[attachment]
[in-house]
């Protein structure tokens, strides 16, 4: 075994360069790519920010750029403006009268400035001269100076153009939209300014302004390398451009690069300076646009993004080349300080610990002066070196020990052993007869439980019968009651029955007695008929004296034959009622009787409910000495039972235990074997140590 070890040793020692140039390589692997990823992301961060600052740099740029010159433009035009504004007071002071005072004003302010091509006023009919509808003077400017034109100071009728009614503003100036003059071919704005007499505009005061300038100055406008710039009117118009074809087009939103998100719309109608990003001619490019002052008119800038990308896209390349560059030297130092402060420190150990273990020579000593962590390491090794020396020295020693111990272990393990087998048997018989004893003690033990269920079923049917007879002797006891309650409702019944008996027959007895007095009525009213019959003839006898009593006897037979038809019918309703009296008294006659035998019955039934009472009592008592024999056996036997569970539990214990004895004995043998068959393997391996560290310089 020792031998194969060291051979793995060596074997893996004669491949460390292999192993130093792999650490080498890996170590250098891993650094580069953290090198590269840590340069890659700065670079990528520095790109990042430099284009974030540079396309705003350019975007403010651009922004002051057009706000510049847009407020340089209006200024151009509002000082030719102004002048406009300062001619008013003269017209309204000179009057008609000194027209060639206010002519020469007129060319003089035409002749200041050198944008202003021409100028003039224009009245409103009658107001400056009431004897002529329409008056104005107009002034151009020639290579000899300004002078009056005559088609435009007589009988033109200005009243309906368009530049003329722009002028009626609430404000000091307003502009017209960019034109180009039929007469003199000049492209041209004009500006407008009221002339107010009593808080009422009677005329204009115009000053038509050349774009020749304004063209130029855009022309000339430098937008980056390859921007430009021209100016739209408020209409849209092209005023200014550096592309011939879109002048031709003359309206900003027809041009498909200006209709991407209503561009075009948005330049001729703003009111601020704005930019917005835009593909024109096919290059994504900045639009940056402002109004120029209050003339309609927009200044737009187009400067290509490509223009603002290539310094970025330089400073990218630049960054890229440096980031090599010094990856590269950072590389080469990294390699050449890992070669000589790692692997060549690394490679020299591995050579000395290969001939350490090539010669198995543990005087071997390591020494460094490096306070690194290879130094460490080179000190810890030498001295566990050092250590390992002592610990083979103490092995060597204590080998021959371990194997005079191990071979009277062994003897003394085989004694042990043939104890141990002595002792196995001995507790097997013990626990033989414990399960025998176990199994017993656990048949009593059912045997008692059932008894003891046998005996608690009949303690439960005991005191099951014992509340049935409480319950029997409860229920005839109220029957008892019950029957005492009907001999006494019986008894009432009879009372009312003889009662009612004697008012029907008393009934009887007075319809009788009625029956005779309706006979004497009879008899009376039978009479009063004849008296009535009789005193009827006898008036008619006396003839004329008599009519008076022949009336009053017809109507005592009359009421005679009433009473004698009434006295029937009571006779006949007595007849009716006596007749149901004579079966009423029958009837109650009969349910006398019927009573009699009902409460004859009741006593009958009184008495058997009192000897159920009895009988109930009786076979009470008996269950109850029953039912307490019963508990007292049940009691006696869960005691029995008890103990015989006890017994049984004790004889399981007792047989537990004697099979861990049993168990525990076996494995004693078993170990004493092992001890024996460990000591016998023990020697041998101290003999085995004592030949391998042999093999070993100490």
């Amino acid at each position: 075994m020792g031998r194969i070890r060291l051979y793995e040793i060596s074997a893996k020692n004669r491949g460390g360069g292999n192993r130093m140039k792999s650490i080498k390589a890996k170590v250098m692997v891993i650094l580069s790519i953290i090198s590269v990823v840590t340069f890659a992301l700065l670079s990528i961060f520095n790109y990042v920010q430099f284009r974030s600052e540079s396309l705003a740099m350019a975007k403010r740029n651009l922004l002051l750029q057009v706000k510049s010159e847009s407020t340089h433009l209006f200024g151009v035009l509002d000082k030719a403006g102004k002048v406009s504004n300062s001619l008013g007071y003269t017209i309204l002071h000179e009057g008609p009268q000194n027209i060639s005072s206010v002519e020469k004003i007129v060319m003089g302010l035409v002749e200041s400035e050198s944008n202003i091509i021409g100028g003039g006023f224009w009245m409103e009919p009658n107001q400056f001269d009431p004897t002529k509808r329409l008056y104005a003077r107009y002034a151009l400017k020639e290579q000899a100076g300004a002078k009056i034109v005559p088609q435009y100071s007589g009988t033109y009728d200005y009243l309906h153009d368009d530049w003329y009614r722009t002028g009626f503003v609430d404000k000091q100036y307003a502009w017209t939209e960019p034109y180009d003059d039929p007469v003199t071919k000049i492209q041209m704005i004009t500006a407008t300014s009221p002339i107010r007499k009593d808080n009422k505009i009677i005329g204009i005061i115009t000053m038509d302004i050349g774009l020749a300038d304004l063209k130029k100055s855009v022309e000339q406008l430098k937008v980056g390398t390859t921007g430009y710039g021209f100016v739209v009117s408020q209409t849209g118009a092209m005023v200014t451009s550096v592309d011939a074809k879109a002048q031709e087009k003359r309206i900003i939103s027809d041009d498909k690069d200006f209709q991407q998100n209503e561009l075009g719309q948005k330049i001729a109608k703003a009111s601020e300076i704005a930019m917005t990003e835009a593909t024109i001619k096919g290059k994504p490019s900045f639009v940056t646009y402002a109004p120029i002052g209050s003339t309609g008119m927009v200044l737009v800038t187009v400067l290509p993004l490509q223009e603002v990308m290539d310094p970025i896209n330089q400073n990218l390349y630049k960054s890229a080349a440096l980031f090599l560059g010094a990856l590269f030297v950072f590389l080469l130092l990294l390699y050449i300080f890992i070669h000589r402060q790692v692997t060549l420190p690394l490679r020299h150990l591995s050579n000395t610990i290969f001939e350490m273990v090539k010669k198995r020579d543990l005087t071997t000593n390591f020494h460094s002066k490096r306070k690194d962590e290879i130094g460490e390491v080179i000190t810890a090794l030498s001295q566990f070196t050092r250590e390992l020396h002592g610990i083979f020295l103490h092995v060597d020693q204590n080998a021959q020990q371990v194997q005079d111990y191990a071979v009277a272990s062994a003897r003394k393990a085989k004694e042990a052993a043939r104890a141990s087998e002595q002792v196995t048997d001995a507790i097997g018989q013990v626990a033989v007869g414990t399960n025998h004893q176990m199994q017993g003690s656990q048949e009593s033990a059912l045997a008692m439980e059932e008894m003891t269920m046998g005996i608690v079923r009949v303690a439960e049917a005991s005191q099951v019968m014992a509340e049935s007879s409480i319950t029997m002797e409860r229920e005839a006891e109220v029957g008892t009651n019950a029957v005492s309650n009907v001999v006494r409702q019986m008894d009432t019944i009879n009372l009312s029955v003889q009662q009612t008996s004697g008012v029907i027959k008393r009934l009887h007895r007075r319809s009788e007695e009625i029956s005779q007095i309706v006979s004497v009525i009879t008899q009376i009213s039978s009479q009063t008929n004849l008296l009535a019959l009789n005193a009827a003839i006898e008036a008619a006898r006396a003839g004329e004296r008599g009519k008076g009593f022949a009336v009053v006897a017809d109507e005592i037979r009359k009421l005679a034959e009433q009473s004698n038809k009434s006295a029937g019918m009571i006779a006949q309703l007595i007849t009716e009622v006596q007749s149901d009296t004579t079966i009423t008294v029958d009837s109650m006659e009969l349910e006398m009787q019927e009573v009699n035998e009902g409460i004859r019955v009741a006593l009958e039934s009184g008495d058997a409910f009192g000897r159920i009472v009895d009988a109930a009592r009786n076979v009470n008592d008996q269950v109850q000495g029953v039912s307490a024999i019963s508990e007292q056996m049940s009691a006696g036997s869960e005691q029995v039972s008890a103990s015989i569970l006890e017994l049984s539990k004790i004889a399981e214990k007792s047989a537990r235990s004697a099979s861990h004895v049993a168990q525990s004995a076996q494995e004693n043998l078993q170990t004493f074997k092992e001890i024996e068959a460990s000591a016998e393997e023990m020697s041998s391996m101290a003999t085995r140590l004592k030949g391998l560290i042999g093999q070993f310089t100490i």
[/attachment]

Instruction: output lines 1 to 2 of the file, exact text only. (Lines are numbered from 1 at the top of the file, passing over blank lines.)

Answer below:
[in-house]
């Protein structure tokens, strides 16, 4: 075994360069790519920010750029403006009268400035001269100076153009939209300014302004390398451009690069300076646009993004080349300080610990002066070196020990052993007869439980019968009651029955007695008929004296034959009622009787409910000495039972235990074997140590 070890040793020692140039390589692997990823992301961060600052740099740029010159433009035009504004007071002071005072004003302010091509006023009919509808003077400017034109100071009728009614503003100036003059071919704005007499505009005061300038100055406008710039009117118009074809087009939103998100719309109608990003001619490019002052008119800038990308896209390349560059030297130092402060420190150990273990020579000593962590390491090794020396020295020693111990272990393990087998048997018989004893003690033990269920079923049917007879002797006891309650409702019944008996027959007895007095009525009213019959003839006898009593006897037979038809019918309703009296008294006659035998019955039934009472009592008592024999056996036997569970539990214990004895004995043998068959393997391996560290310089 020792031998194969060291051979793995060596074997893996004669491949460390292999192993130093792999650490080498890996170590250098891993650094580069953290090198590269840590340069890659700065670079990528520095790109990042430099284009974030540079396309705003350019975007403010651009922004002051057009706000510049847009407020340089209006200024151009509002000082030719102004002048406009300062001619008013003269017209309204000179009057008609000194027209060639206010002519020469007129060319003089035409002749200041050198944008202003021409100028003039224009009245409103009658107001400056009431004897002529329409008056104005107009002034151009020639290579000899300004002078009056005559088609435009007589009988033109200005009243309906368009530049003329722009002028009626609430404000000091307003502009017209960019034109180009039929007469003199000049492209041209004009500006407008009221002339107010009593808080009422009677005329204009115009000053038509050349774009020749304004063209130029855009022309000339430098937008980056390859921007430009021209100016739209408020209409849209092209005023200014550096592309011939879109002048031709003359309206900003027809041009498909200006209709991407209503561009075009948005330049001729703003009111601020704005930019917005835009593909024109096919290059994504900045639009940056402002109004120029209050003339309609927009200044737009187009400067290509490509223009603002290539310094970025330089400073990218630049960054890229440096980031090599010094990856590269950072590389080469990294390699050449890992070669000589790692692997060549690394490679020299591995050579000395290969001939350490090539010669198995543990005087071997390591020494460094490096306070690194290879130094460490080179000190810890030498001295566990050092250590390992002592610990083979103490092995060597204590080998021959371990194997005079191990071979009277062994003897003394085989004694042990043939104890141990002595002792196995001995507790097997013990626990033989414990399960025998176990199994017993656990048949009593059912045997008692059932008894003891046998005996608690009949303690439960005991005191099951014992509340049935409480319950029997409860229920005839109220029957008892019950029957005492009907001999006494019986008894009432009879009372009312003889009662009612004697008012029907008393009934009887007075319809009788009625029956005779309706006979004497009879008899009376039978009479009063004849008296009535009789005193009827006898008036008619006396003839004329008599009519008076022949009336009053017809109507005592009359009421005679009433009473004698009434006295029937009571006779006949007595007849009716006596007749149901004579079966009423029958009837109650009969349910006398019927009573009699009902409460004859009741006593009958009184008495058997009192000897159920009895009988109930009786076979009470008996269950109850029953039912307490019963508990007292049940009691006696869960005691029995008890103990015989006890017994049984004790004889399981007792047989537990004697099979861990049993168990525990076996494995004693078993170990004493092992001890024996460990000591016998023990020697041998101290003999085995004592030949391998042999093999070993100490």